Fertility Value

See also: I was here first!, marginal land, land value, site value, urban land values relative to rural, royalties, natural opportunities, user fees, rent, rent for community, well-provisioned ship, population growth, natural resources, mines and minerals, pay for what you take, wages, wages and rent,

Rev. A. C. Auchmuty: Gems from George, a themed collection of excerpts from the writings of Henry George (with links to sources)

MEN of different nations trade with each other for the same reason that men of the same nation do — because they find it profitable; because they thus obtain what they want with less labor than they otherwise could. — Protection or Free Trade, Chapter 6: Trade - econlib -|- abridged

TRADE is not invasion. It does not involve aggression on one side and resistance on the other, but mutual consent and gratification. There cannot be a trade unless the parties to it agree, any more than there can be a quarrel unless the parties to it differ. England, we say, forced trade with the outside world upon China and the United States upon Japan. But, in both cases, what was done was not to force the people to trade, but to force their governments to let them. If the people had not wanted to trade, the opening of the ports would have been useless. — Protection or Free Trade, Chapter 6: Trade - econlib
TRADE does not require force. Free trade consists simply in letting people buy and sell as they want to buy and sell.. It is protection that requires force, for it consists in preventing people from doing what they want to do. — Protection or Free Trade, Chapter 6: Trade - econlib -|- abridged

IF all the material things needed by man could be produced equally well at all points on the earth's surface, it might seem more convenient for man the animal, but how would he have risen above the animal level? As we see in the history of social development, commerce has been and is the great civilizer and educator. The seemingly infinite diversities in the capacity of different parts of the earth's surface lead to that exchange of productions which is the most powerful agent in preventing isolation, in breaking down prejudice, in increasing knowledge and widening thought. These diversities of nature, which seemingly increase with our knowledge of nature's powers, like the diversities in the aptitudes of individuals and communities, which similarly increase with social development, call forth powers and give rise to pleasures which could never arise had man been placed like an ox in a boundless field of clover. The "international law of God" which we fight with our tariffs — so shortsighted are the selfish prejudices of men — is the law which stimulates mental and moral progress; the law to which civilization is due. — Social Problems — Chapter 19: The First Great Reform.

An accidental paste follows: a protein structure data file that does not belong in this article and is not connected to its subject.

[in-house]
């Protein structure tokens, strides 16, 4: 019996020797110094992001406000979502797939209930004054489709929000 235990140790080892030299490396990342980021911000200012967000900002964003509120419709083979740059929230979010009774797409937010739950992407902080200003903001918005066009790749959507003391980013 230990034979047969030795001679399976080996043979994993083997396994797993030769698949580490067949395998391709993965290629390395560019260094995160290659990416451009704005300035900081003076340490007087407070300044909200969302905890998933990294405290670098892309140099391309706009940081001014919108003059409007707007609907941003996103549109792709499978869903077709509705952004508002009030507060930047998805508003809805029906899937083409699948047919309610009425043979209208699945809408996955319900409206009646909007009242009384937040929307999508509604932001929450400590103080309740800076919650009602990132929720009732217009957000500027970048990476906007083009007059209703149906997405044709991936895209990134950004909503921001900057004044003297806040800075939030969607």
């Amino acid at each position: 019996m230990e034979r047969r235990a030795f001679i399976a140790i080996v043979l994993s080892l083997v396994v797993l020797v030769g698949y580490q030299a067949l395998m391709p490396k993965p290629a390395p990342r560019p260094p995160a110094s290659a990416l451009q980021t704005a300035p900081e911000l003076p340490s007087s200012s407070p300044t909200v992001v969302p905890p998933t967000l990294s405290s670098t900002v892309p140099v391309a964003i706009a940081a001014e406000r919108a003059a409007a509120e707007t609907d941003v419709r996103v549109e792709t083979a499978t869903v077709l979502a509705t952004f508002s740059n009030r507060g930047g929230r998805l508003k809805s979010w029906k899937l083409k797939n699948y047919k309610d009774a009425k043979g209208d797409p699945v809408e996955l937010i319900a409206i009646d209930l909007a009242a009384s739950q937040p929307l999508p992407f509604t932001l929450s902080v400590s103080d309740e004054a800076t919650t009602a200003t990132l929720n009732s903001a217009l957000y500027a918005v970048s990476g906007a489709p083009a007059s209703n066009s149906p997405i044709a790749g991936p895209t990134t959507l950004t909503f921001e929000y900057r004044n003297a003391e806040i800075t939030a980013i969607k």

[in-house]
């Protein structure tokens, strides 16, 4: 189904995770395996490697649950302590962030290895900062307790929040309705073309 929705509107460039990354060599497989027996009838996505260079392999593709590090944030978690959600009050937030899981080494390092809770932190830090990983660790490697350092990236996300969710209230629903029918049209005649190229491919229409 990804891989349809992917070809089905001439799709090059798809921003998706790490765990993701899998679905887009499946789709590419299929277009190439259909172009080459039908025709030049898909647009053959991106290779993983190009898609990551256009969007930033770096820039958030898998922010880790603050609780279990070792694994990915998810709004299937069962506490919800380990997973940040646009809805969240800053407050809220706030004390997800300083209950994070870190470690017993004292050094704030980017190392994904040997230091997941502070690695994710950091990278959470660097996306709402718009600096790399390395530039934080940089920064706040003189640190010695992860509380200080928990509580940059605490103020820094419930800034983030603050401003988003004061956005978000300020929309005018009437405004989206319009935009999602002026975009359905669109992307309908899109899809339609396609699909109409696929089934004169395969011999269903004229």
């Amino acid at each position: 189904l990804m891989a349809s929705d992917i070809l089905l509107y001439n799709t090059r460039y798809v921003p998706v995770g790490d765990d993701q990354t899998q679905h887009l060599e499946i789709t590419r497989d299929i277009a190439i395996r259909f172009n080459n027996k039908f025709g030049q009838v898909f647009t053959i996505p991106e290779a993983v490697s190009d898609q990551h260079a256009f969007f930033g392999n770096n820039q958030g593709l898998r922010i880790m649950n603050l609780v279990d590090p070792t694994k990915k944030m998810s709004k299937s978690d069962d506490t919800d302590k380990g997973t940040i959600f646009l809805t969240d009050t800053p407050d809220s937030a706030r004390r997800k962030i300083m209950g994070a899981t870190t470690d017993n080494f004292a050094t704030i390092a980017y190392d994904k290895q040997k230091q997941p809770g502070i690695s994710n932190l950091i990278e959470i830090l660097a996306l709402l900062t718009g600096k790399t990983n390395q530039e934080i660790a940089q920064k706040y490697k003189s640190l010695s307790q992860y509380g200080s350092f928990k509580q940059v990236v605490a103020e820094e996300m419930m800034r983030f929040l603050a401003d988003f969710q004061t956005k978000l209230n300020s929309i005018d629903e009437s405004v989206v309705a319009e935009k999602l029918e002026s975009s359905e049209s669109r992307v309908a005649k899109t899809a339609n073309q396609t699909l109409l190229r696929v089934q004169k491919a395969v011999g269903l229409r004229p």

... go to "Gems from George"


Charles B. Fillebrown: A Catechism of Natural Taxation, from Principles of Natural Taxation (1917)

Q8. How about fertility value?
A. On the surface of the globe are countless varieties of exhaustible fertility, i.e. chemical constituency, differing in kind and degree, from the nitrogen, hydrogen, oxygen, and carbon of the soil to the carbon of the coal, the gold, and the diamond. Fertility as an attribute need not be predicated of agricultural land alone. Economic fertility belongs equally to any other land which yields to labor its product whether in food, mineral, or metal. Land may be fertile in wheat, corn, and potatoes. It may be fertile in cotton, in tobacco, or in rice. It may be fertile in diamonds, in gold, silver, copper, lead, or iron. It may be fertile in oil, coal, or natural gas, in a water power or water front. The value of artificial fertility is an improvement value. The value of natural fertility of any kind is a site value.

... read the whole article